The hearing in New York state court in the Bronx will be the first in a civil suit brought by the hotel maid whose accusation of attempted rape last year triggered the downfall of one of the world's most powerful politicians.
Although US prosecutors tossed out criminal charges against Strauss-Kahn after deciding that Nafissatou Diallo's allegations would not stand up in court, the maid's lawyers later filed a civil suit seeking unspecified damages.
"She wants recognition of her status as a victim and the reality of the attack she suffered," her French lawyer Thibault de Montbrial told French television channel LCI.
He said Diallo was still employed by the Sofitel hotel and expected to go back to work there at some point, adding that she still required treatment on her shoulder, "which was injured during the assault."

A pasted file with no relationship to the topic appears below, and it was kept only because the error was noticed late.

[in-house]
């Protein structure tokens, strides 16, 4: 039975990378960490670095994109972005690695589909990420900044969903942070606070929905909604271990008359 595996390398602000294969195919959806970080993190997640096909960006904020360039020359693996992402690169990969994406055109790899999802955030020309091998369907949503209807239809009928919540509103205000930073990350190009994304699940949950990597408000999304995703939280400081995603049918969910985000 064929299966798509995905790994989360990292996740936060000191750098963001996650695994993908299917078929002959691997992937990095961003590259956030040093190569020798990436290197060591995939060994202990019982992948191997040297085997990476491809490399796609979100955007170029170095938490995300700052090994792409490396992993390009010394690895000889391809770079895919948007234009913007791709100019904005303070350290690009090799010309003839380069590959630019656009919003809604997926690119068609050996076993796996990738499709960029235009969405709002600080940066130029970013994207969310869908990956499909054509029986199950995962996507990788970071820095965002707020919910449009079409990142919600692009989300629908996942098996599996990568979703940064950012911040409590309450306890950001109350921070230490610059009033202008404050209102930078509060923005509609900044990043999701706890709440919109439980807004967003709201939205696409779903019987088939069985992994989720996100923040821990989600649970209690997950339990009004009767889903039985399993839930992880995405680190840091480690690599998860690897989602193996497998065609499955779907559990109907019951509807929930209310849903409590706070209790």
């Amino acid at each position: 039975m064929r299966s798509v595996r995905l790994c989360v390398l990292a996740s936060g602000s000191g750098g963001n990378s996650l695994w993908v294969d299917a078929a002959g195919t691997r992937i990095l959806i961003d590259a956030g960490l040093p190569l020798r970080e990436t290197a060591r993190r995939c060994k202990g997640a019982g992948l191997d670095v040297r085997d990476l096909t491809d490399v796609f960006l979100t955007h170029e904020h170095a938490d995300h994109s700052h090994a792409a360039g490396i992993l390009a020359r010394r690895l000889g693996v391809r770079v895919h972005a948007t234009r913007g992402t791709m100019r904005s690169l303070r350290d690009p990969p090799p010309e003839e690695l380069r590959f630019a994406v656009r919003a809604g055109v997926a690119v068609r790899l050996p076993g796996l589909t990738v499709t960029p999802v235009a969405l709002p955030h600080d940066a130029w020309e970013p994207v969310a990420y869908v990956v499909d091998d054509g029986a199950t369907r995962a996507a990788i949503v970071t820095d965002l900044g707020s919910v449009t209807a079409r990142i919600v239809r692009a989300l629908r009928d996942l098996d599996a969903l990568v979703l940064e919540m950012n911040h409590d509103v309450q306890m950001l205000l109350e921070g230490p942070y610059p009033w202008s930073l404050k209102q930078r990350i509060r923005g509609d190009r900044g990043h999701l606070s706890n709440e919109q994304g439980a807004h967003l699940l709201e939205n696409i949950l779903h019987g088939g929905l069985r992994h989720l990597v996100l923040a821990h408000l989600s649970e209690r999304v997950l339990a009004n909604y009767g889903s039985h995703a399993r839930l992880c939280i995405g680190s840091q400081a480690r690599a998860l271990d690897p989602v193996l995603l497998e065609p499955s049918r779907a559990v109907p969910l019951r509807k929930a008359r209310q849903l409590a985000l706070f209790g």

Strauss-Kahn and Diallo are neither required, nor expected, to be present in court.
Judge Douglas McKeon is due to start by hearing arguments on whether the suit should be dismissed because Strauss-Kahn had diplomatic immunity as head of the International Monetary Fund when he was arrested May 14.
The ruling may not come for several weeks, McKeon told AFP. However, unless Strauss-Kahn settles, the arguments could prove to be the first salvo in open court of a drawn-out and bitter battle between Strauss-Kahn's powerful legal team and lawyers for Diallo.
Allegations in the civil suit are much the same as the criminal charges initially lodged against Strauss-Kahn: that Diallo went to clean his luxury hotel suite in Manhattan and came under brutal sexual assault.
The fallen politician, who at the time of the incident had been seen as a favorite to win France's presidency, has said that a sexual encounter took place in his hotel room but insists it was consensual.
Meanwhile, in France, Strauss-Kahn was charged Monday with "aggravated pimping" in an unrelated sex case. He could face a sentence of 20 years in prison if convicted.
Prosecutors say Strauss-Kahn was involved in an organized vice ring that supplied prostitutes for orgies with wealthy men. Strauss-Kahn's lawyers say he attended group sex parties but did not know the women were paid to be there.